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New Mexico’s utilities ordered to consider energy storage in their plans

Farmington, New Mexico. Image: wikimedia user: Christopher Nichol.

The growing commercial viability of energy storage has led regulators in the US state of New Mexico to add the technology to the suite of resources available to utilities in their forward-planning.

Earlier this month, New Mexico’s Public Regulation Commission (NMPRC) said that it had unanimously voted to amend its rules governing utilities’ integrated resource planning (IRP) to allow power companies to include energy storage in those IRPs.

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IRPs essentially lay out a utility company’s roadmap for future investment in their networks, intended to demonstrate how the energy provider will keep costs as well as consumer rates as low as possible while ensuring security and reliability of supply.

The final ruling published by NMPRC highlights that current IRP definitions were formulated in 2005 and 2007, before energy storage was a mature or inexpensive enough technology to be considered for widespread front-of-meter or behind-the-meter use.

At present the IRP rules ask utilities to consider “renewable energy, energy efficiency, load management, distributed generation and conventional supply-side resources on a consistent and comparable basis” while considering factors that could affect the cost of their decisions, such as environmental regulations and fluctuations in the cost of fuels.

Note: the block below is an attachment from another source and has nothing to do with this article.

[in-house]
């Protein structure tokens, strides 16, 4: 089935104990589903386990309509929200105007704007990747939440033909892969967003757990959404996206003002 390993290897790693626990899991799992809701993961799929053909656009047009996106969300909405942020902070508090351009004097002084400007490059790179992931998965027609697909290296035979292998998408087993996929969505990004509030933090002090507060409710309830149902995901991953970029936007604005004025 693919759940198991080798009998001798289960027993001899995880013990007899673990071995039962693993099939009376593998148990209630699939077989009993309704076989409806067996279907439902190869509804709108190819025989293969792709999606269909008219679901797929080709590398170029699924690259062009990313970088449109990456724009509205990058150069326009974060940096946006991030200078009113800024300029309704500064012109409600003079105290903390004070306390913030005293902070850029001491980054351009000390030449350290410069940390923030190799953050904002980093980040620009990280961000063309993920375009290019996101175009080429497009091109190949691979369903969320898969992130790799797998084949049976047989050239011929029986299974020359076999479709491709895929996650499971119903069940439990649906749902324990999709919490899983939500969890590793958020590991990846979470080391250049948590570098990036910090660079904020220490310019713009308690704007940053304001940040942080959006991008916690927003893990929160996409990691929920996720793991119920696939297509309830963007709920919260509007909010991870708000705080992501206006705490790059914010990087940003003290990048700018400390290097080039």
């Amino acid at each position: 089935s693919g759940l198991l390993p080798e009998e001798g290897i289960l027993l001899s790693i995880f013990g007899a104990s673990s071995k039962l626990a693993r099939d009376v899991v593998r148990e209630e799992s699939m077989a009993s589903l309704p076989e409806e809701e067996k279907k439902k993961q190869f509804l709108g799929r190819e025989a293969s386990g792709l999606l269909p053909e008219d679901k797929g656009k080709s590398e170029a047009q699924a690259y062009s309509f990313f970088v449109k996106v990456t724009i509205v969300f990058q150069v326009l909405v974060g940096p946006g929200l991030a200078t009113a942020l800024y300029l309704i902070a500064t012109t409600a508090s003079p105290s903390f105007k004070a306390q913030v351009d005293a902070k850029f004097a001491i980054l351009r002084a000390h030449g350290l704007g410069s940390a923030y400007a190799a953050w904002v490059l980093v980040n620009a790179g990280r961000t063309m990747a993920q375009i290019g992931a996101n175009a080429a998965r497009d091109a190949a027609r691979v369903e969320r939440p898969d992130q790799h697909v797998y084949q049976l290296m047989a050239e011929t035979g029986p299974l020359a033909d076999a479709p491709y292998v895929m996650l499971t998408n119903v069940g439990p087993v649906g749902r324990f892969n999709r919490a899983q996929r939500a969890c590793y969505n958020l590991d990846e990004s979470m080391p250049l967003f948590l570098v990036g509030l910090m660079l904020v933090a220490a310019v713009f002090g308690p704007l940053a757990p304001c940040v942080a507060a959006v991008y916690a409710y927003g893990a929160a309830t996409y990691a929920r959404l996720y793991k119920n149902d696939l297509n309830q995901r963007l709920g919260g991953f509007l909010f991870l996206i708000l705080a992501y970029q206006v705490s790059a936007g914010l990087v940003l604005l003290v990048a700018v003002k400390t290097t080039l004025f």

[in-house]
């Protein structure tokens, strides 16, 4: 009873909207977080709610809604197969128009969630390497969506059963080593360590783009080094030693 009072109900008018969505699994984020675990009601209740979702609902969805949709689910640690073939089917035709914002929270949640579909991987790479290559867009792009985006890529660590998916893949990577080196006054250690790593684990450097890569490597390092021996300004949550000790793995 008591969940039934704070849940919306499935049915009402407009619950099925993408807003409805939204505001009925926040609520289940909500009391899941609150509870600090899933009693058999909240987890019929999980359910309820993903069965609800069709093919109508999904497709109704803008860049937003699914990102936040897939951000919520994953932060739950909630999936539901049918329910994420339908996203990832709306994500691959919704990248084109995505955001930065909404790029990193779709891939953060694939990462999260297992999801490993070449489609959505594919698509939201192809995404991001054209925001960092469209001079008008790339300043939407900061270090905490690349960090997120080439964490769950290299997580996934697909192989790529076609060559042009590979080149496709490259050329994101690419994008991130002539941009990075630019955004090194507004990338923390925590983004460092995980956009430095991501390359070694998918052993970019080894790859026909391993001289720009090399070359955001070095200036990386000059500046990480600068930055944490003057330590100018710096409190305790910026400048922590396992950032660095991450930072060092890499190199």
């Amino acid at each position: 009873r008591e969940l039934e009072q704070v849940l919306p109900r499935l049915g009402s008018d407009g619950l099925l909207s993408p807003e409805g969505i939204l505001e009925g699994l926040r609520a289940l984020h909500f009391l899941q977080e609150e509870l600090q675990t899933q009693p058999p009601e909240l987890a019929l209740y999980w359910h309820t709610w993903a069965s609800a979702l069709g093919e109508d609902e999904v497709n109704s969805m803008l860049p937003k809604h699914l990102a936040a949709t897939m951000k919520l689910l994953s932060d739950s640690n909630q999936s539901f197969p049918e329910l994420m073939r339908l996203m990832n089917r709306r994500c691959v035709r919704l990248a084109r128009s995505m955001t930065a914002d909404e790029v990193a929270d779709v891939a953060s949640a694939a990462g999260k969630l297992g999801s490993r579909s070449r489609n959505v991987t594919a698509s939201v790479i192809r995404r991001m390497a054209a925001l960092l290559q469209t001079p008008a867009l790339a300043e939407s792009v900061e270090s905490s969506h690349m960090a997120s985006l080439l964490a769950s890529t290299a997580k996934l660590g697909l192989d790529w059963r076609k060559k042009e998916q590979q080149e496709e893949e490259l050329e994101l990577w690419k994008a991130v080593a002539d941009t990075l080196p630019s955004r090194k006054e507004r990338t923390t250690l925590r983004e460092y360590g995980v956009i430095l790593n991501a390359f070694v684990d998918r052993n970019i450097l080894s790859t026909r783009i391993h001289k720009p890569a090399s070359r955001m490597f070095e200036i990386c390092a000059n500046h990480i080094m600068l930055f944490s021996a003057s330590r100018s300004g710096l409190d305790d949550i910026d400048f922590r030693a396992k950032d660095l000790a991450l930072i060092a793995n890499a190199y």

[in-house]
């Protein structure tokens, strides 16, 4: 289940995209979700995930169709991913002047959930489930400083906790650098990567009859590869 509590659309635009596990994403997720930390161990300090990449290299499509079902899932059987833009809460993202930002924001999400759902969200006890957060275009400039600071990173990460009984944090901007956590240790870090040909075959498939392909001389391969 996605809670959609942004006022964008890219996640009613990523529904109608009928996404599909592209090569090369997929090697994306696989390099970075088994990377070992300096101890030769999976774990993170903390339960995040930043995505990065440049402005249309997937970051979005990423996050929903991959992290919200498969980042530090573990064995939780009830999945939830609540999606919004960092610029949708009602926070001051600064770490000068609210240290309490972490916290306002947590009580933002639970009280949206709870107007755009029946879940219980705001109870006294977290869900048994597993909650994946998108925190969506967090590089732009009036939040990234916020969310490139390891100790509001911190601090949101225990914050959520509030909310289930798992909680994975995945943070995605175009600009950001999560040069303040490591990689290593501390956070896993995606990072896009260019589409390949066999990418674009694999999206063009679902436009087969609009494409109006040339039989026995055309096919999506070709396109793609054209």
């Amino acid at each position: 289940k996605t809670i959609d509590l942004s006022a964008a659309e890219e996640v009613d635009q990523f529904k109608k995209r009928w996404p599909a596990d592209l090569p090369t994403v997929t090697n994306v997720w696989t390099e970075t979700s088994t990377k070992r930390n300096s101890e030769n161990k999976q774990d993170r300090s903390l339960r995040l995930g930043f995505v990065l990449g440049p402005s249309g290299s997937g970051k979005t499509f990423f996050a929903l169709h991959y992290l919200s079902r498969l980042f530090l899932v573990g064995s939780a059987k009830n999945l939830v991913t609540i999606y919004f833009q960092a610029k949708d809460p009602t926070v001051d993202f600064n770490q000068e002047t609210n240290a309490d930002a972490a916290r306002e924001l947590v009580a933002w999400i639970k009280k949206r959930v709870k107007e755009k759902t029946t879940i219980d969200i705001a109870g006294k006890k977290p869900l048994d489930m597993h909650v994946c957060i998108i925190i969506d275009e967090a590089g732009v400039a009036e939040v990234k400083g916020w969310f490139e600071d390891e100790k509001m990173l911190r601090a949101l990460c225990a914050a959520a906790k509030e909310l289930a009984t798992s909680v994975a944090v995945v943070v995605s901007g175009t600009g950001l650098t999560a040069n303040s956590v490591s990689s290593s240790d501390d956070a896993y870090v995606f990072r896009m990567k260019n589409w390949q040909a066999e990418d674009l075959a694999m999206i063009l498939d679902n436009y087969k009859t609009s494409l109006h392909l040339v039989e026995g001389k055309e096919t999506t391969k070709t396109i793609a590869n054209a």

Decade of change brought technology to maturity

NMPRC said that in the 10 years since 2007, energy storage had become a “commercially viable technology” that could support the grid. Charging batteries during off-peak periods for discharge during peaks appeared to be of particular interest.

The changes have been coming for some time and have been announced after a consultation period was held. Contributors included the US Energy Storage Association, which agreed with the Notice of Proposed Rulemaking (NOPR) that NMPRC put out earlier this year, but asked for the inclusion of another clause – that utilities are made to show how potential energy storage project economics play out by comparison to alternatives.

ESA also recommended that New Mexico should set targets for energy storage procurement by utilities, as has been seen in California (1.35GW target)  and to a lesser extent Massachusetts (200MWh target) and some other states. However the commission found that since there is presently only one utility-owned energy storage system in the entire state, there would be no adequate framework of comparison by which to benchmark or set targets for deployment. As such NMPRC decided not to adopt targets.

Public utilities in New Mexico are required to file new IRPs every three years. From now on, those IRPs will include “existing electric supply-side, energy storage and demand-side resources”.

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